Olympic Gaffe: Shopping Center Removes Signs Written in Backwards Arabic
The London Olympics, as GOP presidential candidate Mitt Romney has had the bad manners to inform his hosts, have not gotten off to the smoothest of starts, from traffic snafus to hanging up the wrong flag for one country. The Olympics’ “official shopping center,” Westfield Stratford City complex, has replaced “Welcome to London” banners in Arabic that were spelled backwards.
The shopping center is located at the main entrance to the Olympic Park in London. Arabic speakers were greeted with banners on which “Welcome to London” was not only written backwards (left to right instead of right to left), but with spaces between the letters. Some people reportedly thought they were written in Farsi.
N O D N O L O T E M O C L E W
Not much of a welcome!
The shopping center has replaced the banners, which are actually the second instance of jumbled Arabic on signs. Multi-language signs at train stations informing people “not to leave any items unattended” also contained misprinted Arabic.
Doyle says that the misprintings are not the fault of a translator but most likely from software programs that “reverse and disconnect the letters.” A spokesperson for the shopping center also noted that something had gone “awry” in the process of printing the banners.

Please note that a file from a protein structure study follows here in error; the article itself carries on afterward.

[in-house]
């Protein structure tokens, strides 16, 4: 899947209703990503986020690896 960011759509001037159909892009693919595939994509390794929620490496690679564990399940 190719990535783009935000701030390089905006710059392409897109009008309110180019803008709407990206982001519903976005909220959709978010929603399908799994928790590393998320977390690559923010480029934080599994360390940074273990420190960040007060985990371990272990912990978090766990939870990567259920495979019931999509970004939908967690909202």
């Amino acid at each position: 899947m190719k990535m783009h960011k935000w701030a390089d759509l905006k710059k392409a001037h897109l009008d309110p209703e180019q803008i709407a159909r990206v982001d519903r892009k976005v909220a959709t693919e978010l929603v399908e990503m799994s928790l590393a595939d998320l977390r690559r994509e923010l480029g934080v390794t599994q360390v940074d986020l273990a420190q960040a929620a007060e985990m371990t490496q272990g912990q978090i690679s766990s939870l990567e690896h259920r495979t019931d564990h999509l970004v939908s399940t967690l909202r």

Translating Software Is Great, But…
There’s no question that we live in a global community, in which, thanks to the internet, it is easier than ever to see images and writing in languages other than one’s own; in writing that goes right to left, uses a different alphabet and (in the case of Chinese and Japanese) characters. Since one of the purposes of the Olympics is to foster international understanding, the incorrect Arabic on the official Olympic shopping center’s banners is a good object lesson about why students need to — must — study foreign languages.
It is easier said than done. I teach ancient Greek and Latin and the former language is simply harder to learn. Ancient Greek has a far more complicated grammar and the different alphabet can be daunting, especially for students with learning disabilities — though, some students who have dyslexia who I’ve taught have had some advantages in learning a new alphabet, as they can draw on techniques they had previously learned to master the English letters.
The struggle to memorize the 24 letters has always been worth it. I think often of a student who had severe dyslexia whom I taught almost a decade and a half ago. He insisted he wanted to take Greek because he wanted the challenge whereas he could “just sit in the back of Spanish class and get a B.” (Yes, I’d say he needed teachers who didn’t just give him a passing grade.)
A human reader with a basic knowledge of the Arabic alphabet could have quickly noticed the error in the Olympics center sign. The backwards Arabic gaffe shows the shortcomings of computer-based translation. Languages have grammar and rules but these are often (as any student learning any foreign language know) frequently broken. Google Translate, or any other translating programs, are no substitute for careful study.
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Photo by Doctor Yuri